Thanks for the memories….

Here we are winding down the last few days of the Times Picayune as a stand alone media outlet and the post I’ve avoided writing since the news broke.

I’m going to miss the story comment section at NOLA.com as there was a critical mass of commenters that often added to the story, sometimes too much. I’m going to miss Tim Morris’ punditry and Drew Broach’s musings on Jefferson Parish politics. For local power news consumers there will be lots to miss.

I remember Mark Lorando as the T.V. beat writer back in the late 1980s writing glowing reviews about Max Headroom and after watching wondering what the heck Lorando saw in the show. Today he is the outgoing editor of NOLA.com and he summed up what everyone will be missing in just a few days:

“Here’s the great irony of our decision to reduce home delivery to three days and focus on digital: The end result was more and better journalism for New Orleans, not less,” Lorando wrote. “I’m proud of the groundbreaking work this newsroom has produced, and respect The Advocate’s. This was a never a newspaper war. It’s a war to preserve local journalism in New Orleans. It’s just heartbreaking to see so many having to leave New Orleans, or leave journalism altogether in the end.”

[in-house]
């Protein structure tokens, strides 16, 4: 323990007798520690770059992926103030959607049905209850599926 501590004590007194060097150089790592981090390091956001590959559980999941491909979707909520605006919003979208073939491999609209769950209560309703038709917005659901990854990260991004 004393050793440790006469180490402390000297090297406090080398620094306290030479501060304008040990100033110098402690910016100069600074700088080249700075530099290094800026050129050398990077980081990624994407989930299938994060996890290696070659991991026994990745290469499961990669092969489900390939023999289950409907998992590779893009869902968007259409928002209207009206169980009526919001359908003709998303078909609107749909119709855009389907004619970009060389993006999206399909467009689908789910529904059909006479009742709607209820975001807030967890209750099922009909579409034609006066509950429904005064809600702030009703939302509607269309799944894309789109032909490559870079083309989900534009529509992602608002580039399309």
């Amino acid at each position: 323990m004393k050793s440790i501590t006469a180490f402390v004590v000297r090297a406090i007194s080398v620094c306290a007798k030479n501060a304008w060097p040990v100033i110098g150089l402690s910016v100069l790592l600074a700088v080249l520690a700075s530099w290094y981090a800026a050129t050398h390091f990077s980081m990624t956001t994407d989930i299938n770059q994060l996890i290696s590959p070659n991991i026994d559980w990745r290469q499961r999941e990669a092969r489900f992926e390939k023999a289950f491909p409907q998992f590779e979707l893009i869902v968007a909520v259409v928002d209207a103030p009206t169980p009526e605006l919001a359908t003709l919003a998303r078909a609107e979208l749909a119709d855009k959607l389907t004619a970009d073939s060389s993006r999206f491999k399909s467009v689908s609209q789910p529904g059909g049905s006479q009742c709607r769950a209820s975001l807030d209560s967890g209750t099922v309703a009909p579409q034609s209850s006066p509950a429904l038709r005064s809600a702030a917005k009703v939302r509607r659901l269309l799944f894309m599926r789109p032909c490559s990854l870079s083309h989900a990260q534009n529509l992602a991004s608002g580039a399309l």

Advocate Owner John Georges is not as visionary as it may seem today though you gotta give the man props for the plan execution. Consolidation or transformation are the only viable strategies in industries that are in secular decline but in journalism that carries a price too. Soon enough everyone will get to see what’s in store on the other side of the transaction including whether Georges’ investment objective toward his properties change, now that he has the print monopoly in the New Orleans and Baton Rouge.

As always we’ll be watching to see how that story unfolds.

Monday Morning Wood: Demand declines in Newspaper Industry to impact local pulpwood mills

Last week on TP chop shop day I was in Jackson satisfying my annual continuing education requirements. The banter in the room included a collegue from the Starkpatch area bemoaning the fact demand declines for newsprint was hurting a local pulpwood mill and how the pain was certain to get worse with the “Alabama newspapers” cutting back to three days a week.

To the extent rural Mississippi depends on the timber and wood products for well paying jobs, that which has happened in NOLA, Birmingham, Mobile and Huntsville is being monitored by what at first glance are unlikely observers.

So for those so interested in an industry that tanked like the print media after the housing bubble broke, check out the Forest 2 Market blog. The bottom line is the structural changes in the media are also bringing change to other places.

sop